Thanks to its quarrel with Canada, houses in the U.S. are turning more and more to Russian lumber

Data from the U.S. Department of Agriculture compiled by Bloomberg Quint Image credit: Bloomberg Quint

According to Bloomberg Quint, Russia has emerged victorious from the drawn out trade dispute Canada and the United States (U.S.) over softwood lumber – after slapping Canada with tariffs, the country is importing more softwood lumber from Russia.

In fact, according to figures released by the U.S. Department of Agriculture (USDA), lumber shipments from Russia to the U.S. have jump 42 per cent so far for 2017.

While Russian lumber is still a minority in the total imports, with Germany and Sweden among the biggest lumber suppliers to the U.S., the dramatic shift in volumes has managed to show how the spat between Canada and the U.S. has changed the flow of international trade.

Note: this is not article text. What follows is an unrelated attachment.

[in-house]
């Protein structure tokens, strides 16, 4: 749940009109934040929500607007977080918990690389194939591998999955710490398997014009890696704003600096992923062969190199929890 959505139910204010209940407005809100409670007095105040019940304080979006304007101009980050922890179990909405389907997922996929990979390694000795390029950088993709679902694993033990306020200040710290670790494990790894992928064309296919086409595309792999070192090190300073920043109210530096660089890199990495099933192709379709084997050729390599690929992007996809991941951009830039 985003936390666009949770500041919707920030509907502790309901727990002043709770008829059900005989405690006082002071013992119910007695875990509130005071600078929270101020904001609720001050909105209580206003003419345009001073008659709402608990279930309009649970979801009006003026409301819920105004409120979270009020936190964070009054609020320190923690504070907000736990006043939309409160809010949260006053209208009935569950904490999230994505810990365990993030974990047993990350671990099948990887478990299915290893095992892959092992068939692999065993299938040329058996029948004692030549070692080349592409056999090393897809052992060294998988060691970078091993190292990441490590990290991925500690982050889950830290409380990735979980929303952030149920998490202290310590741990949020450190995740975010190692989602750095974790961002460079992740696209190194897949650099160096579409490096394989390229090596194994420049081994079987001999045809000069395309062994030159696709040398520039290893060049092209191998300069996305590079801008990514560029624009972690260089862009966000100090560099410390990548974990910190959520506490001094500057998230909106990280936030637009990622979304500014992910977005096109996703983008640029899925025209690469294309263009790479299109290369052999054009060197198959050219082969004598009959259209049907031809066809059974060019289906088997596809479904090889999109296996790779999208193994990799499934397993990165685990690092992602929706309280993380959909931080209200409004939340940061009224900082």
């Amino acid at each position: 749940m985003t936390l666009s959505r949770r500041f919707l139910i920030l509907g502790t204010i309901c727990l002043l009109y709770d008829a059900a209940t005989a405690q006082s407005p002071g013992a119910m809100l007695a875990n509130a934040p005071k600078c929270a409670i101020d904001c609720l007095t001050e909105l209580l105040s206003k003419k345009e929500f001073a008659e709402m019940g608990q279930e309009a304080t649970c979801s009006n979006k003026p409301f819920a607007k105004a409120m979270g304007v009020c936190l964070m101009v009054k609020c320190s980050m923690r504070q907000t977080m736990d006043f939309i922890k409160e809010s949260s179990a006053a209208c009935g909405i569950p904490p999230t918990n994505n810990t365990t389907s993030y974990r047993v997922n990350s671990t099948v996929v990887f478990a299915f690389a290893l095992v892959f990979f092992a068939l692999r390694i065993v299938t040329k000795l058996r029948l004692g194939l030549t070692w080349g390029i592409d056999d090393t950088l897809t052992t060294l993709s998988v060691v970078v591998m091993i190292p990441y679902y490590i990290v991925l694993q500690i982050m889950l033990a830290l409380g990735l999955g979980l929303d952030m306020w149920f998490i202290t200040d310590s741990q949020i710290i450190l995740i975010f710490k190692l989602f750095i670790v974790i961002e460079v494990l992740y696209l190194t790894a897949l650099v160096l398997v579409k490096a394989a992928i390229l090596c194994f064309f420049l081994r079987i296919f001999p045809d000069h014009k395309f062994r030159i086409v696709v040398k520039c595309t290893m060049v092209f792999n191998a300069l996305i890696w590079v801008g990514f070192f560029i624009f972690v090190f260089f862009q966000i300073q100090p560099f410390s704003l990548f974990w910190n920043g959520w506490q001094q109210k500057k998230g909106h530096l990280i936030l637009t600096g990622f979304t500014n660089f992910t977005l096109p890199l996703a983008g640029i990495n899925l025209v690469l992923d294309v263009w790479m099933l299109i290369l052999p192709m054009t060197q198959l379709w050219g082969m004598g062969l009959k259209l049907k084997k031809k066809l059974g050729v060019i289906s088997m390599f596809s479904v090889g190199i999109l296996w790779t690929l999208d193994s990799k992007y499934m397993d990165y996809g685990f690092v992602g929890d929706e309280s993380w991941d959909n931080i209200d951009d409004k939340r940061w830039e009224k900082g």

“There seem to be that there’s something illogical that we’re not buying the lumber from our neighbours to the north, that we’re buying it from the Russians,” CEO of the National Association of Home Builders (NAHB), Jerry Howard, said in an interview with Bloomberg Quint. “That’s sort of the looking glass that we’ve gone through and that’s what the market is forcing us to do now.”

Howard added that the trade dispute has raised the material costs for homebuilders in the U.S. by 20 per cent. The additional cost added to Canadian softwood lumber has trickled down to consumers, and may even price some of them out of the market. According to Howard, for every US$1,000 increased for the price of a home, an estimated 150,000 people are priced out.

“Fewer houses are being built at the moderate price points, and they’re not being built because the cost of limber puts them out of too much of the consumers’’ buying range,” he explained.

Monthly softwood lumber imports from Russia went up to 4,214cbm in May 2017, a figure not seen since January 2008, figures from the USDA showed.


Sources: Bloomberg Quint, United States Department of Agriculture